Indonesian residency

Residency permits and KITAS/KITAP visas

Indonesian residency

All foreigners must have visas to live and work in Indonesia, while some residents of certain countries are allowed to stay for free, for up to 30 days.

Procedures for gaining residence status in Indonesia are complicated because of how laws are implemented. There is no uniform way of getting, for example, KITAS (Kartu Izin Tinggal Terbatas) residency status. Each provincial immigration office interprets the law differently, has their own procedure, and can demand extra fees beyond the legal fees.

Types of resident visas

Izin Kunjungan Sosial Budaya Visa (VKSB) - valid for up to six months. The Sosial Budaya, or social-cultural visa requires an Indonesian sponsor. It is valid for 60 days after which it must be extended every month for up to six months. It is used for visiting family, or for social-cultural exchanges. It is a single entry visa; once the holder leaves the country, the visa becomes void.

Kunjungan Beberapa Kali Perjalanan Visa or Sosial Budaya - This is a multiple-entry visa that is valid for 12 months. This is a social-cultural visa and therefore allows multiple entries into and out of the country.

Visa Izin Tinggal Terbatas/Temporary Stay Visa (VITAS) - a Limited-stay Visa or Semi-Permanent Residence Visa: A foreigner hired by an Indonesian company is given a VITAS while still in their home country. This is extended to the worker's spouse and children and is issued after a work permit has been authorised. When a foreign worker and his family arrives in Indonesia, immigration procedures change the VITAS visa to a KITAS visa.

Kartu Izin Tinggal Terbatas or Temporary Residency Permit (KITAS) - valid for six months to one year. A KITAS Visa is the most common visa for foreign residents and requires an Indonesian sponsor. Valid for five years in total, it is first valid for one year and must subsequently be extended/renewed every 12 months.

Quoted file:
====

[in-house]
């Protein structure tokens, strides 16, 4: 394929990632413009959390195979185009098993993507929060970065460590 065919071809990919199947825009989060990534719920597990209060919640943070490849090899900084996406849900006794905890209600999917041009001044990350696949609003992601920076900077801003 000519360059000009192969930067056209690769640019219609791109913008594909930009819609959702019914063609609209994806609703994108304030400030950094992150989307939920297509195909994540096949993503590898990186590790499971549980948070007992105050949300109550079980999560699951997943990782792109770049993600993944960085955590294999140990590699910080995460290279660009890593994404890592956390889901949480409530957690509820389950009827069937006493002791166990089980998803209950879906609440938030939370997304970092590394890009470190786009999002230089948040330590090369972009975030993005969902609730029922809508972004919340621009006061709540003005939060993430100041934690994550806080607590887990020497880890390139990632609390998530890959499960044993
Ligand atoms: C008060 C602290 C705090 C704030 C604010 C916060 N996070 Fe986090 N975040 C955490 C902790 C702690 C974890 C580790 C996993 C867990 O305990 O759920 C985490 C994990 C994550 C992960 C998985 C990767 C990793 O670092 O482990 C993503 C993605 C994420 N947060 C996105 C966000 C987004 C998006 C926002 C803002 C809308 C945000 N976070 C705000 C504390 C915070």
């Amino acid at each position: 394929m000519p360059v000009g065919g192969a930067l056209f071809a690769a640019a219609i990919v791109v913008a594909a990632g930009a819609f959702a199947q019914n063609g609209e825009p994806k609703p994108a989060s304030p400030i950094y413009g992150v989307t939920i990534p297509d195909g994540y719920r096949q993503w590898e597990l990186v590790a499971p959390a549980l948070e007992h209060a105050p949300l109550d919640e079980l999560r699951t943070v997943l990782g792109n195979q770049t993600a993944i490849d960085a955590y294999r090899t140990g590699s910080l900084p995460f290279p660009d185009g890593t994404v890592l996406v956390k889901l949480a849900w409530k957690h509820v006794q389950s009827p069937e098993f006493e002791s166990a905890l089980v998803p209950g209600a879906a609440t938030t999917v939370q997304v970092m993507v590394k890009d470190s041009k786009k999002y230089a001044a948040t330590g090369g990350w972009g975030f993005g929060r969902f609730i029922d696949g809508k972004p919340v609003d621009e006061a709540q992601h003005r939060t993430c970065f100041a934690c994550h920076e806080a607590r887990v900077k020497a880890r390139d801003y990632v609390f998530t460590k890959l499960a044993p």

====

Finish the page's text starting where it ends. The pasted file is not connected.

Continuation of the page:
Kartu Izin Tinggal Tetap or Permanent Residency Permit (KITAP) - The KITAP is valid for five years. After the first period of five years, it can be extended for four more consecutive five-year periods, and is valid for 25 years in total. Lik a KITAS permit, a KITAP Visa requires a sponsor, and is most often given to foreigners who are married to Indonesian citizens and who plan on living in Indonesia permanently.

Retirement Visa - for those aged over 55.

Applying for Indonesian residency


Sponsorship is required for all residency visas. Visas can be acquired through sponsorship in the following ways:

  • From an Indonesian citizen who is a sponsor.
  • From a company owned and operated by Indonesians
  • From an Indonesian institution, public or private
  • From foreign-owned companies with a licence to operate in Indonesia
  • In the case of an Indonesian citizen who is a sponsor, it is the Indonesian sponsor who asks for a residency visa for a foreigner. The sponsor usually has to submit the required documents, with or without the sponsored party.

Sponsors carry full legal responsibility for their respective party. For example, if the the foreigner commits a crime, the sponsor is liable to pay charges and fines if the foreigner does not have sufficient means to pay. Consequently, it is important that both the sponsor and the foreign party realise the legal responsibilities that the Indonesian citizen (sponsor) has and it is important that the foreigner ensures that the sponsor is aware of these responsibilities.

For example, in the case of marriage, foreigners who marry Indonesian citizens cannot automatically live in Indonesia. They are still required to apply for a residency visa, with the Indonesian spouse acting as sponsor. At first, a foreign spouse is given a KITAS visa. Following two extensions, a KITAS visa holder is eligible for a KITAP visa.

Using an Agent or applying in person:

It is not uncommon for foreigners applying for a visa to hire an agent to complete the paperwork for residency visas. However, the agent’s costs can be as much as ten times the amount of the procedure if completed by yourself. If moving for work purposes for example, your employer (which may or may not also be your sponsor) may help with the costs of hiring an agent to complete the paperwork.

The agent may be employed by your company or work for an independent service bureau 'Biro Jasa'. The agent knows the procedures well and can complete the process relatively easily, nevertheless, the procedure is efficient and not very difficult so a confident expatriate could attempt completing a residency visa by themselves.

Further reading

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